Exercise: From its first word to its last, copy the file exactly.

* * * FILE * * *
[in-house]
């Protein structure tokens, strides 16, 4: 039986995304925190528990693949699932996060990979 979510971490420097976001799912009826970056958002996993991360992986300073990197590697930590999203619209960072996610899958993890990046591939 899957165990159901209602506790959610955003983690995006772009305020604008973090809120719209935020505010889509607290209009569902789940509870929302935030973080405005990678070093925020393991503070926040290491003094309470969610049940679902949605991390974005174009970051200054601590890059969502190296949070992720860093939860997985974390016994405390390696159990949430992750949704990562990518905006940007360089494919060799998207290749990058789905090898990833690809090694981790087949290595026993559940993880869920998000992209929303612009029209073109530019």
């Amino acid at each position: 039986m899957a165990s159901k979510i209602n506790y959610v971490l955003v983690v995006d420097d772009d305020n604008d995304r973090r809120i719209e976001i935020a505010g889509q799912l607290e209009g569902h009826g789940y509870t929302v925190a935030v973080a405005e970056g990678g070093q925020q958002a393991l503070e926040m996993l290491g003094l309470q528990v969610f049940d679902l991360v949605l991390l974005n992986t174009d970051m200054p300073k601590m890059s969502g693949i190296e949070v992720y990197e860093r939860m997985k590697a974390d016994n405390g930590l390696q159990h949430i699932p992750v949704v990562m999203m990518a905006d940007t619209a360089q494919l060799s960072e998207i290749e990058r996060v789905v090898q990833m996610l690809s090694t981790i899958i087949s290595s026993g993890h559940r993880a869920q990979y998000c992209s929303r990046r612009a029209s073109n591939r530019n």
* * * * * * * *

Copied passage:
[in-house]
């Protein structure tokens, strides 16, 4: 039986995304925190528990693949699932996060990979 979510971490420097976001799912009826970056958002996993991360992986300073990197590697930590999203619209960072996610899958993890990046591939 899957165990159901209602506790959610955003983690995006772009305020604008973090809120719209935020505010889509607290209009569902789940509870929302935030973080405005990678070093925020393991503070926040290491003094309470969610049940679902949605991390974005174009970051200054601590890059969502190296949070992720860093939860997985974390016994405390390696159990949430992750949704990562990518905006940007360089494919060799998207290749990058789905090898990833690809090694981790087949290595026993559940993880869920998000992209929303612009029209073109530019």
């Amino acid at each position: 039986m899957a165990s159901k979510i209602n506790y959610v971490l955003v983690v995006d420097d772009d305020n604008d995304r973090r809120i719209e976001i935020a505010g889509q799912l607290e209009g569902h009826g789940y509870t929302v925190a935030v973080a405005e970056g990678g070093q925020q958002a393991l503070e926040m996993l290491g003094l309470q528990v969610f049940d679902l991360v949605l991390l974005n992986t174009d970051m200054p300073k601590m890059s969502g693949i190296e949070v992720y990197e860093r939860m997985k590697a974390d016994n405390g930590l390696q159990h949430i699932p992750v949704v990562m999203m990518a905006d940007t619209a360089q494919l060799s960072e998207i290749e990058r996060v789905v090898q990833m996610l690809s090694t981790i899958i087949s290595s026993g993890h559940r993880a869920q990979y998000c992209s929303r990046r612009a029209s073109n591939r530019n």